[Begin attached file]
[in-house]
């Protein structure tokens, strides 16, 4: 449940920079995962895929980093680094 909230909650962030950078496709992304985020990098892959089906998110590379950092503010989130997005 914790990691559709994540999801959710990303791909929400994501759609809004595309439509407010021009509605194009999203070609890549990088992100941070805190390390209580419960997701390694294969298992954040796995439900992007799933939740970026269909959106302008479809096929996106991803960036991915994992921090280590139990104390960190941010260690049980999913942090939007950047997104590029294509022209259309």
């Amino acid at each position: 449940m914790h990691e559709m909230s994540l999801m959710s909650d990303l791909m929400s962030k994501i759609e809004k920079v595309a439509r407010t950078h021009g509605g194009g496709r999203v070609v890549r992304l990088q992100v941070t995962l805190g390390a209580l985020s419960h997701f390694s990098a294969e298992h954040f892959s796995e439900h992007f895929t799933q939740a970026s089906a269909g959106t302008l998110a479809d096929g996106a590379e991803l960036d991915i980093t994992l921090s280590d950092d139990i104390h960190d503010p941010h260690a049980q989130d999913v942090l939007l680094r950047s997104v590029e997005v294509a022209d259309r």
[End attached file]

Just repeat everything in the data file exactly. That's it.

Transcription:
[in-house]
């Protein structure tokens, strides 16, 4: 449940920079995962895929980093680094 909230909650962030950078496709992304985020990098892959089906998110590379950092503010989130997005 914790990691559709994540999801959710990303791909929400994501759609809004595309439509407010021009509605194009999203070609890549990088992100941070805190390390209580419960997701390694294969298992954040796995439900992007799933939740970026269909959106302008479809096929996106991803960036991915994992921090280590139990104390960190941010260690049980999913942090939007950047997104590029294509022209259309």
């Amino acid at each position: 449940m914790h990691e559709m909230s994540l999801m959710s909650d990303l791909m929400s962030k994501i759609e809004k920079v595309a439509r407010t950078h021009g509605g194009g496709r999203v070609v890549r992304l990088q992100v941070t995962l805190g390390a209580l985020s419960h997701f390694s990098a294969e298992h954040f892959s796995e439900h992007f895929t799933q939740a970026s089906a269909g959106t302008l998110a479809d096929g996106a590379e991803l960036d991915i980093t994992l921090s280590d950092d139990i104390h960190d503010p941010h260690a049980q989130d999913v942090l939007l680094r950047s997104v590029e997005v294509a022209d259309r």